Retinitis pigmentosa is an inherited disorder, and therefore not caused by injury, infection or any other external or environmental factors. People suffering from RP are born with the disorder already programmed into their cells. Doctors can see the first signs of retinitis pigmentosa in affected children as early as age 10. Research suggests that several different types of gene mutations (changes in genes) can send faulty messages to the retinal cells which leads to their progressive degeneration. In most cases, the disorder is linked to a recessive gene, a gene that must be inherited from both parents in order to cause the disease. But dominant genes and genes on the X chromosome also have been linked to retinitis pigmentosa. In these cases, only one parent has passed the disease gene. In some cases, a new mutation causes the disease to occur in a person who does not have a family history of the disease. The disorder also can show up as part of other syndromes, such as Bassen-Kornzweig disease or Kearns-Sayre syndrome.
RP is diagnosed in part through an examination of the retina. An eye care professional will use an ophthalmoscope, a tool that allows for a wider, clear view of the retina. This typically reveals abnormal, dark pigment deposits that streak the retina. These pigment deposits are in part why the disorder was named retinitis pigmentosa. Other tests for RP include:
There is no known cure for retinitis pigmentosa. However, there are few treatment options such as light avoidance and/or the use of low-vision aids to slow down the progression of RP. Some practitioners also consider vitamin A as a possible treatment option to slow down the progression of RP. Research suggests taking high doses of vitamin A (15,000 IU/day) may slow progression a little in some people, but the results are not strong. Taking too much vitamin A can be toxic and the effects of vitamin A on the disease is relatively weak. More research must be conducted before this is a widely accepted form of therapy.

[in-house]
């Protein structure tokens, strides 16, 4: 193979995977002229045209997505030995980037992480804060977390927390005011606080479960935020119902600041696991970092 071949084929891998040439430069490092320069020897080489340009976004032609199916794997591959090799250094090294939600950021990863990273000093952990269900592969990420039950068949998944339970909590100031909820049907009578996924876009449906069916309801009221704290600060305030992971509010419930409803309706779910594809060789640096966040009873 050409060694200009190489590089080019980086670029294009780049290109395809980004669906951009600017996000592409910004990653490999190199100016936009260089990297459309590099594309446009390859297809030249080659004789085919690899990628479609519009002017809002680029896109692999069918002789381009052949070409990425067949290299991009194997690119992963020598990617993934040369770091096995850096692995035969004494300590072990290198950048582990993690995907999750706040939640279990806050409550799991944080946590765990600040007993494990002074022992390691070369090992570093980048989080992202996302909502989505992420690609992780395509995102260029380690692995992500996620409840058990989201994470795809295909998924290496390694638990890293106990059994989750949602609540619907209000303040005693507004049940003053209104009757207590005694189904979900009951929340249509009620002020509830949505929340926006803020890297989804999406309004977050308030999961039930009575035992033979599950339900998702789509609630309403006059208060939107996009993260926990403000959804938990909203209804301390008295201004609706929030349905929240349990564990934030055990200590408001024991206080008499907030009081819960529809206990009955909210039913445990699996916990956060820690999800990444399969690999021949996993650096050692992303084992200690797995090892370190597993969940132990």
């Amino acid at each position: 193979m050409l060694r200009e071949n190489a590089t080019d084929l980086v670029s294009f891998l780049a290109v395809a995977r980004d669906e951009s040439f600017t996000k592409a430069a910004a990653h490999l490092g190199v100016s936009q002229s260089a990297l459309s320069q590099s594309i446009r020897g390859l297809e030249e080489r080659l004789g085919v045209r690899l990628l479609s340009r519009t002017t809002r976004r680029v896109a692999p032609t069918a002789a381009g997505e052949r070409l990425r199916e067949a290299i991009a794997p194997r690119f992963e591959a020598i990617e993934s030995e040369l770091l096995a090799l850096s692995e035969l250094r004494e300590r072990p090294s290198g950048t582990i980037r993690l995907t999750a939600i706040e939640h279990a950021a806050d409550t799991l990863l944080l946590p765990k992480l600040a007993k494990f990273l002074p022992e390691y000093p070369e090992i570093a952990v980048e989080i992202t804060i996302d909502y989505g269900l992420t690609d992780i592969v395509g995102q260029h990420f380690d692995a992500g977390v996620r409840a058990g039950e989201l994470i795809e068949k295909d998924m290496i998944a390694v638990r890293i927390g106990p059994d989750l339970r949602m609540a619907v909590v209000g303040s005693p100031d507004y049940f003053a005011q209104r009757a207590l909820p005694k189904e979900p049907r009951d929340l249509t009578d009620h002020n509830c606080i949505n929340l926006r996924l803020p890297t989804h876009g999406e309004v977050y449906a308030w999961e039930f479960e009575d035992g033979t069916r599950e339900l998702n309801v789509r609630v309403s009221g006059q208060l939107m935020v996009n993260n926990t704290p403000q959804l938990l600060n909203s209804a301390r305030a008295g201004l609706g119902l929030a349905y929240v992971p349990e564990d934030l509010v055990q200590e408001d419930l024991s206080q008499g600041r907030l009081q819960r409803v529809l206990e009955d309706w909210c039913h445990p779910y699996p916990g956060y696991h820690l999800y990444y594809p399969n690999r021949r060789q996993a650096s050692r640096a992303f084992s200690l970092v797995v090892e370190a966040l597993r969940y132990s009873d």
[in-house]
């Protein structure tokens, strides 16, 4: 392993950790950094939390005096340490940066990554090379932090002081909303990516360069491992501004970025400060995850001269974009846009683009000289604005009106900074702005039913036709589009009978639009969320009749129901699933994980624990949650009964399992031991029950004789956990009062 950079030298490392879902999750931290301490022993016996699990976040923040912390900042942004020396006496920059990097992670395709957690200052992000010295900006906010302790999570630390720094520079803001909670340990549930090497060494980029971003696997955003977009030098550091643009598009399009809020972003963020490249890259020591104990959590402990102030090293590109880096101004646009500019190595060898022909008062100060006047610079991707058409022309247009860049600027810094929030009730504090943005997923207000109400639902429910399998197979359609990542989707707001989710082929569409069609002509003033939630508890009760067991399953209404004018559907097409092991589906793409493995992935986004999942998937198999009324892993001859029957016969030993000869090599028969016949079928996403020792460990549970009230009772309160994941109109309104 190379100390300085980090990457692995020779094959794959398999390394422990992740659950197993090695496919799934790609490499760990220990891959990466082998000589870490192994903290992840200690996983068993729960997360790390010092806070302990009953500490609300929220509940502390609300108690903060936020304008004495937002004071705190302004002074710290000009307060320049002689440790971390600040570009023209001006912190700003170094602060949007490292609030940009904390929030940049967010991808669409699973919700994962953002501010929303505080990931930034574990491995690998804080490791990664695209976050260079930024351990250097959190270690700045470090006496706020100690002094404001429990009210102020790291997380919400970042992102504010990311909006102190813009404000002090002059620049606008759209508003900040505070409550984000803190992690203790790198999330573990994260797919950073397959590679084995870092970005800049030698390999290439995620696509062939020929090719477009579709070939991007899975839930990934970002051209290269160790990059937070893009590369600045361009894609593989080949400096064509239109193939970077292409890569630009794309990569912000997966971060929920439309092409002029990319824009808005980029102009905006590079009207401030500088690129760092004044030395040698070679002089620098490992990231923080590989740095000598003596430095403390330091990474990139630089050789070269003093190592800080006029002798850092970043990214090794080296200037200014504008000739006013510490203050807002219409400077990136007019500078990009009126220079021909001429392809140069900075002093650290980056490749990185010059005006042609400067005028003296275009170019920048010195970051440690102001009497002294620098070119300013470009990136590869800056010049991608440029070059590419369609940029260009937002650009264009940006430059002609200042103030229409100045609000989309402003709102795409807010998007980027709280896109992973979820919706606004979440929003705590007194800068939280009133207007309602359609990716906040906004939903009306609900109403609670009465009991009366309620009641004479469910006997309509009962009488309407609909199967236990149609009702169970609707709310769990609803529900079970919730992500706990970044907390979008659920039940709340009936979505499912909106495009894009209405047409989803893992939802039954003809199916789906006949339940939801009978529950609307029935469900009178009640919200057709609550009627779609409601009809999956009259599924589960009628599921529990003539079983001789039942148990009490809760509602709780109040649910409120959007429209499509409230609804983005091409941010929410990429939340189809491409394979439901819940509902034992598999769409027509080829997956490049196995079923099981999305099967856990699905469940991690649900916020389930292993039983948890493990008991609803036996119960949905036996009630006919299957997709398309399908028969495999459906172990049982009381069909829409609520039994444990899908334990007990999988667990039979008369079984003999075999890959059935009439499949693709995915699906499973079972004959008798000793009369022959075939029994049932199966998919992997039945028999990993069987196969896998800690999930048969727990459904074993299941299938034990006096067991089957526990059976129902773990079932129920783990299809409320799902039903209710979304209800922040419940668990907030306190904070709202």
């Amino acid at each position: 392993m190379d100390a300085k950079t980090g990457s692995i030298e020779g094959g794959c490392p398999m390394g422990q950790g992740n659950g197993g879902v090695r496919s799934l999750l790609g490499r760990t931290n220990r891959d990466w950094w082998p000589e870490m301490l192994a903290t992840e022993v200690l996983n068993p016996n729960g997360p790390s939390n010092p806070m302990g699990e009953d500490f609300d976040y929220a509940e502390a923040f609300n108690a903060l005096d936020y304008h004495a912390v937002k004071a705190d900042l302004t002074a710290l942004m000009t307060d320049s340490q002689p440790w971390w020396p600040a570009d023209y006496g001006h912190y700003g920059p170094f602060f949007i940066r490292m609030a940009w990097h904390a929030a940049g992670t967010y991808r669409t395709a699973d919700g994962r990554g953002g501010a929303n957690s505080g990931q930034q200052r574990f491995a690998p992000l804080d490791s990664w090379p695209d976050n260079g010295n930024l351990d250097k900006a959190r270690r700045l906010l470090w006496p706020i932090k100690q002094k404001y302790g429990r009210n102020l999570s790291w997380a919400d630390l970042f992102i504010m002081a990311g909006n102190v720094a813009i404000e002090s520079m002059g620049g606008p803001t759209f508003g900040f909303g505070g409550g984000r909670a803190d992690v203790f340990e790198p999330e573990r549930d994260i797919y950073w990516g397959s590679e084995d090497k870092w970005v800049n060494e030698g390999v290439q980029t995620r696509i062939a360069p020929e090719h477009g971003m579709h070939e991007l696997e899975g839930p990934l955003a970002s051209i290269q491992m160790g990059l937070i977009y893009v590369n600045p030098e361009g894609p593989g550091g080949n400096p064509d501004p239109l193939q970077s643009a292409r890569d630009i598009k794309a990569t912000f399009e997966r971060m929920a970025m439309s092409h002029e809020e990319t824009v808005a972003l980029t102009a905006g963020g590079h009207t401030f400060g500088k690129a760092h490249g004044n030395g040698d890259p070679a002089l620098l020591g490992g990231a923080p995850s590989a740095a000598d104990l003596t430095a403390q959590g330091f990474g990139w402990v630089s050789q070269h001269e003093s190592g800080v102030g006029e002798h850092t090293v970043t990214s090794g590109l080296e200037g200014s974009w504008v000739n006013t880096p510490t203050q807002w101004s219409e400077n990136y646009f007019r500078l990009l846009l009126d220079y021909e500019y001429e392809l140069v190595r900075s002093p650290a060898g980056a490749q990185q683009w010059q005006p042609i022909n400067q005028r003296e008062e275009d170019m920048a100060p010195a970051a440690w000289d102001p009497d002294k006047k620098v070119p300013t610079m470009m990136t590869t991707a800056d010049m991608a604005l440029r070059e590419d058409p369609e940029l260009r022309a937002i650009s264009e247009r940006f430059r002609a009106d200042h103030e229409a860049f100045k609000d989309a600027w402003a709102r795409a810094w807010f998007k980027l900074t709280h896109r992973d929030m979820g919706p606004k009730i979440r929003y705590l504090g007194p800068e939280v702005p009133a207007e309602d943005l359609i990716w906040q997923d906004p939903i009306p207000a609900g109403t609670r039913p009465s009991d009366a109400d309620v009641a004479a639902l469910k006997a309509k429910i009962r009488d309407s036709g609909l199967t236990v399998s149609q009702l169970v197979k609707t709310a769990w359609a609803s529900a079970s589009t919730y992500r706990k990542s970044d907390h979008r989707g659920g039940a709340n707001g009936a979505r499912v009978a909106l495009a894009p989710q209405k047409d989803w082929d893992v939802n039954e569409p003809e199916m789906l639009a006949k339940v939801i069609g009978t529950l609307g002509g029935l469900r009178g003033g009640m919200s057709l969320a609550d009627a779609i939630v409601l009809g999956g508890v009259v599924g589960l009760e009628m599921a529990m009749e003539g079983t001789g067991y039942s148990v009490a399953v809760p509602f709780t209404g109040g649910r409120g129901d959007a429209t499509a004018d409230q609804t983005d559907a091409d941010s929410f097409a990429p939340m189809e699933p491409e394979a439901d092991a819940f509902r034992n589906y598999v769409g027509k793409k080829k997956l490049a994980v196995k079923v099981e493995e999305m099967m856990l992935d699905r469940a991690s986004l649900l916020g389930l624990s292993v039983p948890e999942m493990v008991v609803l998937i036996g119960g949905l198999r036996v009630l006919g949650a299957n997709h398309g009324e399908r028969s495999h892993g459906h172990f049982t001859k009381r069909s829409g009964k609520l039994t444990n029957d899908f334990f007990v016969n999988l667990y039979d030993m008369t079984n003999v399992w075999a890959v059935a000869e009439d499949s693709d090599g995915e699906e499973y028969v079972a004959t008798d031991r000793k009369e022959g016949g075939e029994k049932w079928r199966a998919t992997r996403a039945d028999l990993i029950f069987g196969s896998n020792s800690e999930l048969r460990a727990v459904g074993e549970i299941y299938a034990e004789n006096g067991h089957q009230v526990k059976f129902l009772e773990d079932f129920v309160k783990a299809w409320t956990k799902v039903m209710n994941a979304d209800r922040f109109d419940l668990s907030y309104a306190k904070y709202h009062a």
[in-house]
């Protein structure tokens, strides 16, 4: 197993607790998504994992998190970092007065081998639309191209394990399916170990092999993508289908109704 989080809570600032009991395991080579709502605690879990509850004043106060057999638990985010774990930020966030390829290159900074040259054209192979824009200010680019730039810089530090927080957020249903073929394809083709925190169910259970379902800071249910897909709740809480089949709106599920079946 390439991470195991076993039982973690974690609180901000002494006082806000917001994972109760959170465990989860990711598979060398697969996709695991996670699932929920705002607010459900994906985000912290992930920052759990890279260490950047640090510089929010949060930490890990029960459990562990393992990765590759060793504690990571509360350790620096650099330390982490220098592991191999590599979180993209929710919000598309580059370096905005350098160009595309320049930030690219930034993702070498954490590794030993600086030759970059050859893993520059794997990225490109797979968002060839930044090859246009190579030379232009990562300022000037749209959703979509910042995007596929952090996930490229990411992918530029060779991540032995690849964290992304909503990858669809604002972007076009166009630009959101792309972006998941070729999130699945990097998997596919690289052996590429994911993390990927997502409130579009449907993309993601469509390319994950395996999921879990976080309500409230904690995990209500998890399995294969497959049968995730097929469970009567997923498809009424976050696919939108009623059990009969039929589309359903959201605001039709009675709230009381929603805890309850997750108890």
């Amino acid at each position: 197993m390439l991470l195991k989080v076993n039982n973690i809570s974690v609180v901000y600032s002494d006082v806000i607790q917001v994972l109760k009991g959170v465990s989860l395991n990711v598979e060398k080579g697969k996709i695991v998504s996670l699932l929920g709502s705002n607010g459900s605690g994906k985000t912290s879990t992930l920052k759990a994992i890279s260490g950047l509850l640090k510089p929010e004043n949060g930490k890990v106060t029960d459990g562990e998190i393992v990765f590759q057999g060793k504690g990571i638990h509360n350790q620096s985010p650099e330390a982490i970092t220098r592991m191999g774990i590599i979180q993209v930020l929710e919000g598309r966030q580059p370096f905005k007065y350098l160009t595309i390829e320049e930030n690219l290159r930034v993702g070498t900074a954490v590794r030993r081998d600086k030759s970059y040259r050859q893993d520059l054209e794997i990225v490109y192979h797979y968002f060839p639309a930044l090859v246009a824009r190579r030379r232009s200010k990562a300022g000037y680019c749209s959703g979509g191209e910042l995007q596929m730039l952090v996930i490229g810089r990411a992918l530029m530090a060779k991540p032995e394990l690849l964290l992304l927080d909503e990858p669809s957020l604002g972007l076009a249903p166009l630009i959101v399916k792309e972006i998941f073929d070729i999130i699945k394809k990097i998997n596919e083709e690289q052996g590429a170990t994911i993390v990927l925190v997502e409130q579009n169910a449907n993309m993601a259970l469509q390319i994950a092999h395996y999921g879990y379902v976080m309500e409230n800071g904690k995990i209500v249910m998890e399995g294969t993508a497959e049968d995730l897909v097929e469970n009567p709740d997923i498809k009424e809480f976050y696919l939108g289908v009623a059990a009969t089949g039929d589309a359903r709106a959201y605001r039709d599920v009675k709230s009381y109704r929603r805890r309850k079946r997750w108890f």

Research is also being conducted in areas such as gene therapy research, transplant research, and retinal prosthesis. Since RP is usually the result of a defective gene, gene therapy has become a widely explored area for future research. The goal of such research would be to discover ways healthy genes can be inserted into the retina. Attempts at transplanting healthy retinal cells into sick retinas are being made experimentally and have not yet been considered as clinically safe and successful. Retinal prosthesis is also an important area of exploration because the prosthesis, a man-made device intended to replace a damaged body part, can be designed to take over the function of the lost photoreceptors by electrically stimulating the remaining healthy cells of the retina.Through electrical stimulation, the activated ganglion cells can provide a visual signal to the brain. The visual scene captured by a camera is transmitted via electromagnetic radiation to a small decoder chip located on the retinal surface. Data and power are then sent to a set of electrodes connected to the decoder. Electrical current passing from individual electrodes stimulate cells in the appropriate areas of the retina corresponding to the features in the visual scene.